Quote from: Jeroen HoppenbrouwersI know I am nearly a communist because I am from Europe, but I still believe (hah) that some aspects of society should not be driven by monetary gain requirements.

Interesting observation. One of the things I noticed living in the USA was that left and right are not "absolute". Let me explain; We lived in Kansas City, MO. I'd say most of our local friends were Republicans, because that's just the way it is in KC for this segment of the local population. You don't drive around with a "I voted Obama" sticker on your truck. You'll get shot!

Back in the Netherlands my friends and family for that matter, would call me pretty much right wing. However, if you would've asked my friends in Kansas City they would have told you I'm a raving 'leftie"!

Will

Many people say part of the reason for the financial crisis in the United States was that the government's repeal of Glass-Stegall Act. Glass-Seagall, enacted after the Great Depression, said that commercial banks (the money lenders) needed to be separate institutions than the investment banks (who financed trades in securities and investments). Commercial banks are not supposed to be risky, while investment banks by their nature carry increased risk.
Will /Chicago /USA

Phil Bunch

Quote from: WillMany people say part of the reason for the financial crisis in the United States was that the government's repeal of Glass-Stegall Act. Glass-Seagall, enacted after the Great Depression, said that commercial banks (the money lenders) needed to be separate institutions than the investment banks (who financed trades in securities and investments). Commercial banks are not supposed to be risky, while investment banks by their nature carry increased risk.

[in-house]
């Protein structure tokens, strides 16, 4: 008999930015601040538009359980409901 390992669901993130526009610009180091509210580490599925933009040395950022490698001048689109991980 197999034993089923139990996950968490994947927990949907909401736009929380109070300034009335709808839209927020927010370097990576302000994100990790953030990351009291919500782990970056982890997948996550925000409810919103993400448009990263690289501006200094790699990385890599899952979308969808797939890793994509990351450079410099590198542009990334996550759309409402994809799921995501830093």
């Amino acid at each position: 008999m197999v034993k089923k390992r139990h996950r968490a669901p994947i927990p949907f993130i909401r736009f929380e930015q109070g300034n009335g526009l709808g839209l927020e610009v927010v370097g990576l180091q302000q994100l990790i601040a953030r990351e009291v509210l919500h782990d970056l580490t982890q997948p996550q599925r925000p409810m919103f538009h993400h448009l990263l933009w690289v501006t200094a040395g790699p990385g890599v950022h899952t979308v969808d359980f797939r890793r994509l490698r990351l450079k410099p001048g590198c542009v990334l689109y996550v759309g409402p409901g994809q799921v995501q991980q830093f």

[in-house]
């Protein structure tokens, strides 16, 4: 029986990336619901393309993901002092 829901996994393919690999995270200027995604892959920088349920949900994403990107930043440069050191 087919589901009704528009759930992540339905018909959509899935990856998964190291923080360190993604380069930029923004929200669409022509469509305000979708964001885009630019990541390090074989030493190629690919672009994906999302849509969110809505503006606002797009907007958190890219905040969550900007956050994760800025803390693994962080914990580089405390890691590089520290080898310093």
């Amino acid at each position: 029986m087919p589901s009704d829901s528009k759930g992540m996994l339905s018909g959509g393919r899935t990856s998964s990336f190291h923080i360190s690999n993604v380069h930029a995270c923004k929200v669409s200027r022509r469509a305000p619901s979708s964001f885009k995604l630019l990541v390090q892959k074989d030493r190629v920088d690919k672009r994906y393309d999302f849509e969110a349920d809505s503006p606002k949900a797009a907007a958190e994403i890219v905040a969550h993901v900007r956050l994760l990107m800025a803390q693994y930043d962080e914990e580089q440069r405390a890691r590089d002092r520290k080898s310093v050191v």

For a convincing, and reasonably brief discussion, see the book "13 Bankers" by Simon Johnson, a highly regarded MIT professor.  It's available inexpensively in Kindle, etc.

With the US political system now effectively owned by financial interests, and with the US Supreme Court recently ruling that a "one dollar, one vote" system is legal, I haven't a clue how we get out of this quagmire.   So, in the meantime, these interests just finish their looting, to the loss of the US as well as the rest of the world...

Somehow, I suspect that electing an former hedge fund CEO as our next President isn't a step in the right direction...George Bush's staff are certainly eager to move back into the White House and resume their wars, etc, etc.
Best wishes,

Phil Bunch

Jeroen D

Quote from: Phil Bunch